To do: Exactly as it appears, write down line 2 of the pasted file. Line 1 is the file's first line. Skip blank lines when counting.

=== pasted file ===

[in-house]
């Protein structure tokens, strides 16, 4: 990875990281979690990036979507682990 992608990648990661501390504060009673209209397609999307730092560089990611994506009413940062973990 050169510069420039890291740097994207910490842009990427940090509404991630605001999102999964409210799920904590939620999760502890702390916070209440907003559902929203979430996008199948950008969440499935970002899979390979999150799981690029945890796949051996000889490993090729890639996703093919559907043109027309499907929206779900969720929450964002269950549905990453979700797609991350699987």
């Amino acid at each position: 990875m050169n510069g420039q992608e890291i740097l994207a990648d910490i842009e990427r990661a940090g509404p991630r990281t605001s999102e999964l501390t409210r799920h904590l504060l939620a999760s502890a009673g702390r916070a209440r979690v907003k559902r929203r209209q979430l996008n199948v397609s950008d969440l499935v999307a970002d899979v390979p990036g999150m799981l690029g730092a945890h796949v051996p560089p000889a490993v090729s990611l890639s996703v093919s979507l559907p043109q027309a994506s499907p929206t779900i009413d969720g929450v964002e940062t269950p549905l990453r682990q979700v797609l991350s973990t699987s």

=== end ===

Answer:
């Protein structure tokens, strides 16, 4: 990875990281979690990036979507682990 992608990648990661501390504060009673209209397609999307730092560089990611994506009413940062973990 050169510069420039890291740097994207910490842009990427940090509404991630605001999102999964409210799920904590939620999760502890702390916070209440907003559902929203979430996008199948950008969440499935970002899979390979999150799981690029945890796949051996000889490993090729890639996703093919559907043109027309499907929206779900969720929450964002269950549905990453979700797609991350699987």